Restless married couple Maria and Paul take a road trip through Spain with their friend Claire. While Paul and Claire carry on a clandestine affair, Maria becomes obsessed with a recent ...
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The powerful Greek ship-owner and constructor Thanos proposes to marry Phaedra during the baptism of a ship with her name. Phaedra, who is the daughter of Thanos' greatest competitor, is a ... See full summary »
Melina Mercouri plays an actress who is attempting a comeback with a staging of the Greek tragedy "Medea" (about a woman who kills her children) in her native Greece. As a publicity stunt, ... See full summary »
Greece, in the 1920's, is occupied by the Turks. The country is in turmoil with entire villages uprooted. The site of the movie is a Greek village that conducts a passion play each year. ... See full summary »
A documentary on the Six Day War of 1967, focusing on the physical remains afterwards, the refugees, the Jews who were able to return to the Western Wall, plus faculty and students of Chaim Weizman University.
Restless married couple Maria and Paul take a road trip through Spain with their friend Claire. While Paul and Claire carry on a clandestine affair, Maria becomes obsessed with a recent murder in a small town along the way. What begins as a vacation ends as a meditation on tragedy and infidelity in screenwriter Marguerite Duras's adaptation of her novella, directed by Jules Dassin.Written by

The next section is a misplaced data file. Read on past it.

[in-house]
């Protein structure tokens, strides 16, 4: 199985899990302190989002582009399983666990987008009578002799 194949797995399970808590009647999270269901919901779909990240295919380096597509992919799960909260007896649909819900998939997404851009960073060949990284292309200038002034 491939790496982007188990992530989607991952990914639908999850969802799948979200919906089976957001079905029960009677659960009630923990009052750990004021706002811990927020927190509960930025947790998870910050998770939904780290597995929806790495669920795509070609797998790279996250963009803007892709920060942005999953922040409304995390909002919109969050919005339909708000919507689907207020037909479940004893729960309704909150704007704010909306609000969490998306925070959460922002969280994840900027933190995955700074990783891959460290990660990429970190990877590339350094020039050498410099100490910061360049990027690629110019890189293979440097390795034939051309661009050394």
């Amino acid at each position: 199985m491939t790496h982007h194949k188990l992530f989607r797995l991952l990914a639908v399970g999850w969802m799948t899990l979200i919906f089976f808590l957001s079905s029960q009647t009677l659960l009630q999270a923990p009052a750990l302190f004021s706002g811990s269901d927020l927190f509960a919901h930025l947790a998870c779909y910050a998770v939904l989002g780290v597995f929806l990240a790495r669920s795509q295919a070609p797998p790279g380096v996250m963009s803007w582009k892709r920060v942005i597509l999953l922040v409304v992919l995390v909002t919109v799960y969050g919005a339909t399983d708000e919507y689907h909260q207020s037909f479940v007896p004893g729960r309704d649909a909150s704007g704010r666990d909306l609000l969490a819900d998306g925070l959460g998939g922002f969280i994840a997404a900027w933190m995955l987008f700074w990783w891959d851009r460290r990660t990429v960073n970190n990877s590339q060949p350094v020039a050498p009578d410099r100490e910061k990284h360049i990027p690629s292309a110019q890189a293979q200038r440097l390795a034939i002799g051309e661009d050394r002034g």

There's not much information available about this film, but it appears to have been shot in English by Jules Dassin, who had directed Melina Mercouri in the international hit, Never On Sunday, and had gone on to make the equally popular Topkapi. This film is a decidedly smaller and artier affair, based as it is on a Marguerite Duras novel. The look of the film is distinctly 60s, and Romy Schneider never looked more beautiful. Mercouri is excellent as an alcoholic who has fallen out of love with her husband (Peter Finch) and tries to find solace by helping a murderer escape from the Spanish police. Much of the action of the film goes unexplained. There is some truly remarkable photography by Gabor Pogany, an otherwise unheralded Hungarian cinematographer who plied his trade in the Italian film industry of the 50s and 60s to little acclaim. His work here is quite revelatory, at times bringing to mind the German expressionism of the teens and twenties. Overall, an abstract delight not a million miles away from Antonioni's Blow-Up.
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